So, we start off in Kashmir in winter and everything is beautiful, with beautiful people, too. And then the beautiful people open their mouths and your little bubble of beauty bursts as you realise that this truly is a product of the Bhatt camp. And by camp we mean campy.
The film is titled Khamoshiyan, and if only the film had fulfilled the promise of the title, we'd have been so very happy just to ignore that thing they tried to make that they think is a plot. At least up until the interval. You see, it all starts when Kabir (Ali Fazal), a writer, gets hit by the writers' block with a vengeance. The only thing for him to do now is apparently to retreat to the remote valleys of Kashmir and look for inspiration within its beauty. So, off he goes to a picturesque cottage in the literal middle of nowhere, with the beauteous Mira (Sapna Pabbi) to take care of him, along with a sick husband who is always locked up. Since no alarm bells go off in his head, we can only assume that the block hit him real hard, or that he's never seen a Bhatt film.
So creepily halcyon times ensue with the mask of the macabre creeping over it at an irritatingly slow pace. Hints are dropped of the horrors in store, and even though you have to struggle to withhold laughter everytime someone says something excruciatingly stupid, much fun is had in keeping your mind engaged in what the "secret" within Meyer's unfortunately infrequent "khamoshiyan" might be.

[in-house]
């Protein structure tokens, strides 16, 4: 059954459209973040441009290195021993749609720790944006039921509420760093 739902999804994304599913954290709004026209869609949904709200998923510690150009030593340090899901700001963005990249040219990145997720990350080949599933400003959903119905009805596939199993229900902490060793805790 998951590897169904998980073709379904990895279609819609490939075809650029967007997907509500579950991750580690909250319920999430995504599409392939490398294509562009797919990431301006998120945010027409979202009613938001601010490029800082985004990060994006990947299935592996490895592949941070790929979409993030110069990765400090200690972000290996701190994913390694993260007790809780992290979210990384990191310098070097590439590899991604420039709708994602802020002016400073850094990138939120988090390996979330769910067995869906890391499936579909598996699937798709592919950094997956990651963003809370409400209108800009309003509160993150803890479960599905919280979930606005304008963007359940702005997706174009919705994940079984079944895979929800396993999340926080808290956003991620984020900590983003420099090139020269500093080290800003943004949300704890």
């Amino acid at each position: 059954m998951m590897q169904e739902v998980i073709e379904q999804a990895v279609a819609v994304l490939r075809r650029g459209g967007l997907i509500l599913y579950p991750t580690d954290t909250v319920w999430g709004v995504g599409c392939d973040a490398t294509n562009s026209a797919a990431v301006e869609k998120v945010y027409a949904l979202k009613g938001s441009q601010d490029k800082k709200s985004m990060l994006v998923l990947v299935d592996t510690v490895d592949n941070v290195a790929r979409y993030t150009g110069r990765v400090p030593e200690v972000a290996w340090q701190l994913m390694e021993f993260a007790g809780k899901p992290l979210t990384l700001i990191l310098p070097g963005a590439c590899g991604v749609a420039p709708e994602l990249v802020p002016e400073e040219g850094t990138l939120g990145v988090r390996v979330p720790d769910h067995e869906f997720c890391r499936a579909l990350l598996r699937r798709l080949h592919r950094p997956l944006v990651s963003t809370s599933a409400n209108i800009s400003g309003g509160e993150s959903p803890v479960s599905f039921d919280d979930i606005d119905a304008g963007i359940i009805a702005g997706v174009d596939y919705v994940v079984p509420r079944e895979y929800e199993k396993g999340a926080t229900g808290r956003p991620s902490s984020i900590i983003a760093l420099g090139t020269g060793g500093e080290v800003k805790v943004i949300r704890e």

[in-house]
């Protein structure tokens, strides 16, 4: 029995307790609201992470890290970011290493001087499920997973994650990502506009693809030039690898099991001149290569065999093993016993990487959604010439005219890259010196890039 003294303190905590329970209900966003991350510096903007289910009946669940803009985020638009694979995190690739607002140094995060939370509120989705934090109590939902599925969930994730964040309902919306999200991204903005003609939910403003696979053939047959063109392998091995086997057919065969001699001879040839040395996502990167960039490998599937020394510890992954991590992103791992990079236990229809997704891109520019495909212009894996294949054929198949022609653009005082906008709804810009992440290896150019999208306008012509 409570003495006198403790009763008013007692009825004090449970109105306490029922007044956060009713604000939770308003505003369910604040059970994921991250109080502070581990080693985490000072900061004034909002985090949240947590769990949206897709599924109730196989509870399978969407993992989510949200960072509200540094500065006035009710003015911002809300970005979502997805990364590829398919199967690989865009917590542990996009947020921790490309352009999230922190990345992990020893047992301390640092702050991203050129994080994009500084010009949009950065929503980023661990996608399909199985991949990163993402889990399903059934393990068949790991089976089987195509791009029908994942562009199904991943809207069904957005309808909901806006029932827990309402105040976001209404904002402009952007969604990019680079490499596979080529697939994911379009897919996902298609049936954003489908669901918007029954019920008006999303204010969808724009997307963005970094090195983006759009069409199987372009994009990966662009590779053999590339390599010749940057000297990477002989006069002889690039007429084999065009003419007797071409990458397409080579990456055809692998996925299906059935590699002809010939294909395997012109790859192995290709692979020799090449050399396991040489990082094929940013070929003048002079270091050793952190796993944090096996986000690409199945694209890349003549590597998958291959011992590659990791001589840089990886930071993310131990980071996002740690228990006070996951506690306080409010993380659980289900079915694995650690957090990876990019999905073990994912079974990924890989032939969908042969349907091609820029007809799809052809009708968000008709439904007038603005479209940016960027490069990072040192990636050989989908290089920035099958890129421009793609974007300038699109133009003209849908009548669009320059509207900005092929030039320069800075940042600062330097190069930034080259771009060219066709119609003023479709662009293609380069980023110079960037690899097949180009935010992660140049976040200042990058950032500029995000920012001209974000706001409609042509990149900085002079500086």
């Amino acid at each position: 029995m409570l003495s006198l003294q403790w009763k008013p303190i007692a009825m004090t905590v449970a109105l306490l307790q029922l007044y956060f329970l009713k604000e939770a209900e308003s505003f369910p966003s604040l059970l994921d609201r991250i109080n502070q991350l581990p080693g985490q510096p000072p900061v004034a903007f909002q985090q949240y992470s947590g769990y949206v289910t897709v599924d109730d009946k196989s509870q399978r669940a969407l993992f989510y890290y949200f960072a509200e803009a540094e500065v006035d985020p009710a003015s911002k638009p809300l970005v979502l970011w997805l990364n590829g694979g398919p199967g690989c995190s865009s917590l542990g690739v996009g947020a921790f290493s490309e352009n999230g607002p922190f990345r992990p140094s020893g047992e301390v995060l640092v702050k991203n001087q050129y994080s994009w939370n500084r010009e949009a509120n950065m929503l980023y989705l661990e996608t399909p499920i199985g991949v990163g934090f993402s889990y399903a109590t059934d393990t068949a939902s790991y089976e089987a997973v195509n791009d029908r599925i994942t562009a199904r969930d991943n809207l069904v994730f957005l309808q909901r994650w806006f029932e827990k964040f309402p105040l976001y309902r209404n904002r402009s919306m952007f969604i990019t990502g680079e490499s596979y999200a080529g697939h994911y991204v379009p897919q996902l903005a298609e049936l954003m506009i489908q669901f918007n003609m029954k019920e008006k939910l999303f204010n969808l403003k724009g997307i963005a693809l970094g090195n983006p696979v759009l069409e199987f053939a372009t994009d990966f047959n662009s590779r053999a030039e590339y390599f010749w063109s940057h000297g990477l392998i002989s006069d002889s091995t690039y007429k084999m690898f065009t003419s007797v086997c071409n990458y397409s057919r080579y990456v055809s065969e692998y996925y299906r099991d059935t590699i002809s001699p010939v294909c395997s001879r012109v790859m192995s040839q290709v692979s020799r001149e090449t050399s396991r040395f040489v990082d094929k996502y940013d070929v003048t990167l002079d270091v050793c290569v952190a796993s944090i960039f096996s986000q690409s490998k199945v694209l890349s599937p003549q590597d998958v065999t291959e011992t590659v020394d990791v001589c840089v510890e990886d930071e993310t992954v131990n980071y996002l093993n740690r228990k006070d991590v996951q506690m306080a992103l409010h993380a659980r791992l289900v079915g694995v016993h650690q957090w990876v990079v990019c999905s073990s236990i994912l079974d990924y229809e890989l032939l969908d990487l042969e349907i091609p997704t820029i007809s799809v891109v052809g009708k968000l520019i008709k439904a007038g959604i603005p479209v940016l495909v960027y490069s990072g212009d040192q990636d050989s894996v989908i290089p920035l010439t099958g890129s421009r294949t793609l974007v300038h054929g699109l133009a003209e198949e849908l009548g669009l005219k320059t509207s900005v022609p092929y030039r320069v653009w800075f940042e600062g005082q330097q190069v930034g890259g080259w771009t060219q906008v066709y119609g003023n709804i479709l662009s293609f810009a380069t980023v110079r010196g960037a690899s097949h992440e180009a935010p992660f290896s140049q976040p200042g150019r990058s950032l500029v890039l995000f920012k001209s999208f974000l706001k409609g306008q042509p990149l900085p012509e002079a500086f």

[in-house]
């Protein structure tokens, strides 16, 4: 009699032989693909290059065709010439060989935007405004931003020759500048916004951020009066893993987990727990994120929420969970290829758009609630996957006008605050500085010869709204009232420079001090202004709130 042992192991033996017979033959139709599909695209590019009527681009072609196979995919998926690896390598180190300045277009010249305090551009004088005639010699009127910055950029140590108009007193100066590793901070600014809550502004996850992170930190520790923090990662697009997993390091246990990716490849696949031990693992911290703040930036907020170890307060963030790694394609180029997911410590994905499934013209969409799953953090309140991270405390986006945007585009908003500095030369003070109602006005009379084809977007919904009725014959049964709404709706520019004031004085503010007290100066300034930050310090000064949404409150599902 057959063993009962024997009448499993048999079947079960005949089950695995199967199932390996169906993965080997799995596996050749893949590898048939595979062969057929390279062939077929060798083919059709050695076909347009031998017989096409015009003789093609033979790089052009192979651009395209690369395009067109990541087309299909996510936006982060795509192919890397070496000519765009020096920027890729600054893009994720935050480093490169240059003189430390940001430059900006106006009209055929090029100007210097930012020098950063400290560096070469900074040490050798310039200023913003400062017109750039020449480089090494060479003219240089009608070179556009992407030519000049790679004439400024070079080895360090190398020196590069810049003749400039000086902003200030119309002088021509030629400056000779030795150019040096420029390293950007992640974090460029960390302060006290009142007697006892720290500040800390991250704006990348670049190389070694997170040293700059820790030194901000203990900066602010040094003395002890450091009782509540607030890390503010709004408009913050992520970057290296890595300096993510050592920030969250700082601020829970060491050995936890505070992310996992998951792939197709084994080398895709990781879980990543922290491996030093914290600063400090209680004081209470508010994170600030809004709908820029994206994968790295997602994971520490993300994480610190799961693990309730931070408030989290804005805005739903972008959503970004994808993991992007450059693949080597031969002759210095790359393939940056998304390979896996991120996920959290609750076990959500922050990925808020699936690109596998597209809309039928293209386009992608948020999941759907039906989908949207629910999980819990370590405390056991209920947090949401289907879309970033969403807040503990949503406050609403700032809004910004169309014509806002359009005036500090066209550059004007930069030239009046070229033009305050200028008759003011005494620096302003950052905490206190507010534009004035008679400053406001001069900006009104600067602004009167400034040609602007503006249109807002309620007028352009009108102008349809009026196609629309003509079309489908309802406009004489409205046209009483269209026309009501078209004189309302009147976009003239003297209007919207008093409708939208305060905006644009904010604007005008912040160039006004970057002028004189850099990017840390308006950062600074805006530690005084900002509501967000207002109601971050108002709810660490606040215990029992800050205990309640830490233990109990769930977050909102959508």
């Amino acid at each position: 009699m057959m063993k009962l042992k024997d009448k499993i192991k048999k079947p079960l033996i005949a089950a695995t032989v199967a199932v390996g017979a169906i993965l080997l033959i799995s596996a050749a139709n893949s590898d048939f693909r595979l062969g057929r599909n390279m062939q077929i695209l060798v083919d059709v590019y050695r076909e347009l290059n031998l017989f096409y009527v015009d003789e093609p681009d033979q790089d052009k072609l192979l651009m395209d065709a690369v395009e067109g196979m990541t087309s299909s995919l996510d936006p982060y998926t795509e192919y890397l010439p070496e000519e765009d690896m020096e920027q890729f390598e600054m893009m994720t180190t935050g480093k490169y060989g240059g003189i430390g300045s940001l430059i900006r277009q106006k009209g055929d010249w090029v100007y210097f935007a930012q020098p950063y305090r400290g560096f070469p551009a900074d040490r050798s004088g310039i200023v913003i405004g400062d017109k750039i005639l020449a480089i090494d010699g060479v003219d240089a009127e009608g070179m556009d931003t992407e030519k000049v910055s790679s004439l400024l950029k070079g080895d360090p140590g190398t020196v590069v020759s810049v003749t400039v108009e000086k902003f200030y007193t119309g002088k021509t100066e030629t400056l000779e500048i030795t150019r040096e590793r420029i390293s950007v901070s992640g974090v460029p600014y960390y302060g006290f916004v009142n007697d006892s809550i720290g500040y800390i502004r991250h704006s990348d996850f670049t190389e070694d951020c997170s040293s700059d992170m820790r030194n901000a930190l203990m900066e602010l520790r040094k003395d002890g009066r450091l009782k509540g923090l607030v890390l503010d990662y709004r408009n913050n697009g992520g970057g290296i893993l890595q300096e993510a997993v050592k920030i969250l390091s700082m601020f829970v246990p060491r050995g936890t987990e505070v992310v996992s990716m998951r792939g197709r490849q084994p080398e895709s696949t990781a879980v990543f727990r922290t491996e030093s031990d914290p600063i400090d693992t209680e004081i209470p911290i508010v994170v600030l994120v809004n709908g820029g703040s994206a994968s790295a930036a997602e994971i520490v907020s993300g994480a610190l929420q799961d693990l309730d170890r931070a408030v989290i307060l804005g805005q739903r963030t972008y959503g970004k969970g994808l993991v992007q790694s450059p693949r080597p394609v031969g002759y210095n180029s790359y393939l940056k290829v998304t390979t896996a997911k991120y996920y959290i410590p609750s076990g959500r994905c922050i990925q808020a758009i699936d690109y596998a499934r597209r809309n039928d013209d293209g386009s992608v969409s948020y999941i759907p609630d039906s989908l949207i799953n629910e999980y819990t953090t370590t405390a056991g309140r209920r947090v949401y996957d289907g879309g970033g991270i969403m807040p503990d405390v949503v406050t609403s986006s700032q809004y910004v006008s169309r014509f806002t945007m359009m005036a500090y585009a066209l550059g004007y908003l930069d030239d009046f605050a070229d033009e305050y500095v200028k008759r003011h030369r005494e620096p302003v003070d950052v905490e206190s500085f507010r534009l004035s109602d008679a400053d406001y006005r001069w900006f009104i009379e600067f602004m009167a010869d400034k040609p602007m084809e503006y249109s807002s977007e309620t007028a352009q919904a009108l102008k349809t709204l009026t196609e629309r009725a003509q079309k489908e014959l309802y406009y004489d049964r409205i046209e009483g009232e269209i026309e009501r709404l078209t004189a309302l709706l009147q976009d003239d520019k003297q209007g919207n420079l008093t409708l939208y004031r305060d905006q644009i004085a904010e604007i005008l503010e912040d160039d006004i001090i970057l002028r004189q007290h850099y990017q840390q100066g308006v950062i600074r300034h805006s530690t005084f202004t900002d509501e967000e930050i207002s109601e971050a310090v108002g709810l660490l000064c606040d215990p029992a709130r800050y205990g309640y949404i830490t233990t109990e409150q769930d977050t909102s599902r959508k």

And you're dreading the big reveal as it turns out to be everything you feared it would be. Just, ugh.
So, you have an oversexed femme fatale whose sexuality has nothing to do with the plot and everything to do with the enthusiastic sheet tango our protagonists play. You have an intense writer type who is being played by an actor who can actually act and therefore doesn't fit in. You have a convoluted plot that you know the ins and outs of far faster than you expected. There's blood and there's gore and naked body parts just everywhere. And none of it is either shocking or amusing, unless you're in the mood to be amused, in which case it is all quite hilarious.
Ali Fazal looks great, and, as we mentioned, struggles the struggle of the talented when put in a spot where talent is threatened with being drowned out by inane noise. Sapna Pabbi is gorgeous, and has all the expression of someone who's felt the wrath of Medusa. She shows flashes of thespic prowess as well, but then she has to say something like, "These silences hide my secrets", which is apparently the only line that stuck with us.
The music is great, as usual, playing foil to the stunning camera work. The blood, though? We have one word - ketchup!
Khamoshiyan is just all of the things you thought it would be, without the slightest variation. Pick out just about any Bhatt film and the only difference you'll find is the faces. On the other hand, the music does get you sleepy, so there's that.